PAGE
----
Minister Neymour outlined the Government’s assessment of its Renewable Energies Potential. It includes an assessment of the potential for Renewable Energy and determining the cost of implementation of these renewable energy technologies. As well, it developed a prioritised plan of action to include renewable energy in the energy matrix of The Bahamas and support the preparation of a Waste to Energy assessment that will identify the possible options to obtain energy from landfills and other sources of waste.
Currently, Minister Neymour said the renewable energy programme included identifying the potential for bio-energy production including Biodiesel. The Government of The Bahamas subsequently issued two licenses for the production of Biodiesel. One of the license holders, Bahamas Waste Management Ltd, has installed a $1 million plant that is capable of producing in excess of 1 million gallons of biodiesel annually.
“The Bahamas Electricity Corporation signed a memorandum of understanding with Ocean Thermal Energy Company that will lead to the production of electricity on a utility scale from sea water temperature differences,” said Minister Neymour.
“The Water and Sewerage Corporation signed an agreement for the production of electricity from wind. Studies to ascertain the wind profiles that exist on the island of Eleuthera have recently commenced.”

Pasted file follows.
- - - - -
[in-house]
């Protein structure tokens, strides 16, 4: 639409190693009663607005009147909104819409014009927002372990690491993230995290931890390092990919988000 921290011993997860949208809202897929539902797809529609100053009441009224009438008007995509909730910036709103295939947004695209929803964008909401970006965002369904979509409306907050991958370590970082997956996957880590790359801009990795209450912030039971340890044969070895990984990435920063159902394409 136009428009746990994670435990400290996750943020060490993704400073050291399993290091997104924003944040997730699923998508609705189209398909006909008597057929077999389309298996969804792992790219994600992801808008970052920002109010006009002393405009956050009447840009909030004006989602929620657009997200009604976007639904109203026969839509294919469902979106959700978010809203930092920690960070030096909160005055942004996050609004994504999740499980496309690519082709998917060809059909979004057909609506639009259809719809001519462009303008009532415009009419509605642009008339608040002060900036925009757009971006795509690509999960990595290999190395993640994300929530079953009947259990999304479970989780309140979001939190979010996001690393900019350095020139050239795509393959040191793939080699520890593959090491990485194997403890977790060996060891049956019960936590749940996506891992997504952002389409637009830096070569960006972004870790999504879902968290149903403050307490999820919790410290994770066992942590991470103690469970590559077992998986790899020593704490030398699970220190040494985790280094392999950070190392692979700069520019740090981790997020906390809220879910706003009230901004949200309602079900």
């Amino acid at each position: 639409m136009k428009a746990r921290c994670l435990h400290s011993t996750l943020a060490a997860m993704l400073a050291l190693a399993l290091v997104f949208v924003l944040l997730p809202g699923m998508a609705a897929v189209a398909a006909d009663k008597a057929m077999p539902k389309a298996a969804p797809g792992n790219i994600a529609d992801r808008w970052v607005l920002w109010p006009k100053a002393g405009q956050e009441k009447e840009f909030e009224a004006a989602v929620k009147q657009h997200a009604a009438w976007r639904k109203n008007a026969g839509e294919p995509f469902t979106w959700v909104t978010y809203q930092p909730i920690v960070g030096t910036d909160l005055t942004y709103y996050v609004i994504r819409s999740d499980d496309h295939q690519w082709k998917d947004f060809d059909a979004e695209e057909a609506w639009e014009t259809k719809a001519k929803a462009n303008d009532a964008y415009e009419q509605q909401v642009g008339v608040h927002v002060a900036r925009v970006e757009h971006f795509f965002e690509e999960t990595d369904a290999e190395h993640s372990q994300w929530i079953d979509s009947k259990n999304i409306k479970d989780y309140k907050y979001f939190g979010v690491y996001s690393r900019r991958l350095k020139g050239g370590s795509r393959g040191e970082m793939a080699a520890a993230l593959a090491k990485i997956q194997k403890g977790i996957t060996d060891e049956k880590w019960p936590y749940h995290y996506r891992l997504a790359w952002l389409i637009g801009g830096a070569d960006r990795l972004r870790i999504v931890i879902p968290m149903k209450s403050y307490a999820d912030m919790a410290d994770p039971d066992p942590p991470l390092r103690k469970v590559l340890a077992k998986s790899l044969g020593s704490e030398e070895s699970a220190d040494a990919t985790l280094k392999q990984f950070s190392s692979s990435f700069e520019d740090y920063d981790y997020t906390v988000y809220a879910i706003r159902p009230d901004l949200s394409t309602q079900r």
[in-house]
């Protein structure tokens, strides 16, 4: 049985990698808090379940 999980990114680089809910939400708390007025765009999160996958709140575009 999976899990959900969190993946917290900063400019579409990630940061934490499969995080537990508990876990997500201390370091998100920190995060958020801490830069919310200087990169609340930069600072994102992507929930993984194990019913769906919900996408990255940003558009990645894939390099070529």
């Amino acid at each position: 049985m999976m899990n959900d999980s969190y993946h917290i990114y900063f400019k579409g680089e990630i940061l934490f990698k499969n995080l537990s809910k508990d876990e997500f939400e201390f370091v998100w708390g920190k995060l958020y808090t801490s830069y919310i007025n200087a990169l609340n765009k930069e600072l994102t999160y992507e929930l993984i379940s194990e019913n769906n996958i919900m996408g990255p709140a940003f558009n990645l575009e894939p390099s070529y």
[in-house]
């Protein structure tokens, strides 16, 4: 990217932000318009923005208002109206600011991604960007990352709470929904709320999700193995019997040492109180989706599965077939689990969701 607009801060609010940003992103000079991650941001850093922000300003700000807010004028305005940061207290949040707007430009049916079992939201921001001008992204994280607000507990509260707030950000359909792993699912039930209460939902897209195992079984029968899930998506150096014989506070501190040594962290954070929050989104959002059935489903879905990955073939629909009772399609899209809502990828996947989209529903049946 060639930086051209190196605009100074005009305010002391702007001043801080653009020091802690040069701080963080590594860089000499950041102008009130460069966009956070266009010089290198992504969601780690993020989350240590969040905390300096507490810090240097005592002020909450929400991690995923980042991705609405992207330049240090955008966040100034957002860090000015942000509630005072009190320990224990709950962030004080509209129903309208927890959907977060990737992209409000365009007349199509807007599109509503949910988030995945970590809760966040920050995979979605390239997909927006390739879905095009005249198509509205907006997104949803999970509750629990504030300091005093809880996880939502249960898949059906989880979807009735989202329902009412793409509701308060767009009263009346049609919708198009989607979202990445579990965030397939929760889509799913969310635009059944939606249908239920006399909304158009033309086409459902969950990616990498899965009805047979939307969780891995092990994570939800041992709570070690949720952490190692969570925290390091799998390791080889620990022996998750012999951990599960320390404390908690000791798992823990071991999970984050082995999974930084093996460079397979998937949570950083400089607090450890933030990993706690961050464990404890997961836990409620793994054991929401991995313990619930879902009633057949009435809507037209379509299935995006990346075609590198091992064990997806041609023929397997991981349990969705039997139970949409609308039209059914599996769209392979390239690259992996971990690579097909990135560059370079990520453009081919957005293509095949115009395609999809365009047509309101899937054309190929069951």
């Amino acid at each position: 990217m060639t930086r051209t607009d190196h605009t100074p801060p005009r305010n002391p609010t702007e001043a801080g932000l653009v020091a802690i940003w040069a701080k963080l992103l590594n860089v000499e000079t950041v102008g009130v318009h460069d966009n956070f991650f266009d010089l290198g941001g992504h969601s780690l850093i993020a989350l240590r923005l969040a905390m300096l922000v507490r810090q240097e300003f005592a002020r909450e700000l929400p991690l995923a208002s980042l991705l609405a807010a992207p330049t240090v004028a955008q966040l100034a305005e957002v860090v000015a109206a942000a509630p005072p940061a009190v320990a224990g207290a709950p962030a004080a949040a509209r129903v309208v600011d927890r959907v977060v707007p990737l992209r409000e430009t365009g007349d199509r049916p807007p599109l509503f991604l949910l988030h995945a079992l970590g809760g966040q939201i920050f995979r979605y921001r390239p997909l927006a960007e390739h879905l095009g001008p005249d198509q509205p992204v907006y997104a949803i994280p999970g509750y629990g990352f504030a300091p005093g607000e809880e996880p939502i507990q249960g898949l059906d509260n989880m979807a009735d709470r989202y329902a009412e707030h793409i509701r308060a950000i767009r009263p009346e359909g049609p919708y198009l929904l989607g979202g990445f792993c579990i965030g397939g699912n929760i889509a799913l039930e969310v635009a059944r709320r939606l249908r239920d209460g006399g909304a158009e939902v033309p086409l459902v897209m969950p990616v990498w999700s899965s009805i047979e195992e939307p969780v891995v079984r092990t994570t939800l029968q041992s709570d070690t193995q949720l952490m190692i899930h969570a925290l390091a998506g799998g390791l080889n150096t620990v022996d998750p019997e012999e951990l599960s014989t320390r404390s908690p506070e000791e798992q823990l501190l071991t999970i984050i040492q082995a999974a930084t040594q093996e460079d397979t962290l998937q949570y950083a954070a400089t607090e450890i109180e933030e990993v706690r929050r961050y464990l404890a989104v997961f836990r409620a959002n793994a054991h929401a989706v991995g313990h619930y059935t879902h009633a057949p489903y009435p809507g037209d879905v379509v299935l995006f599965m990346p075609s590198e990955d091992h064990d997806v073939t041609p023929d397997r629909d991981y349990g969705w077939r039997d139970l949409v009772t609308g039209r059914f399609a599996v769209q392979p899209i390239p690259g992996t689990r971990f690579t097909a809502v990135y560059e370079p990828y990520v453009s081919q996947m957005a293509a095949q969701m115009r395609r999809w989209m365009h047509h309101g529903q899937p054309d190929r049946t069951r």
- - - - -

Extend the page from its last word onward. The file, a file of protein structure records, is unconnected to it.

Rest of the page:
Minister Neymour advised Rotarians that as consumers they should become more efficient as an everyday practice to save money and energy. He suggested to monitor home energy use, air leaks and insulation that protect against thermal energy build up, use efficient systems to heat and cool your home, install a timer on water heaters, install energy efficient windows in your home, use CFLs and LEDs as lighting alternatives, use energy efficient appliances, reduce the output of home office electronics by choosing efficient ones, and choose efficient transportation options. These best practices are expected to reduce the Bahamian carbon footprint and eventually the national dependence on fossil fuels.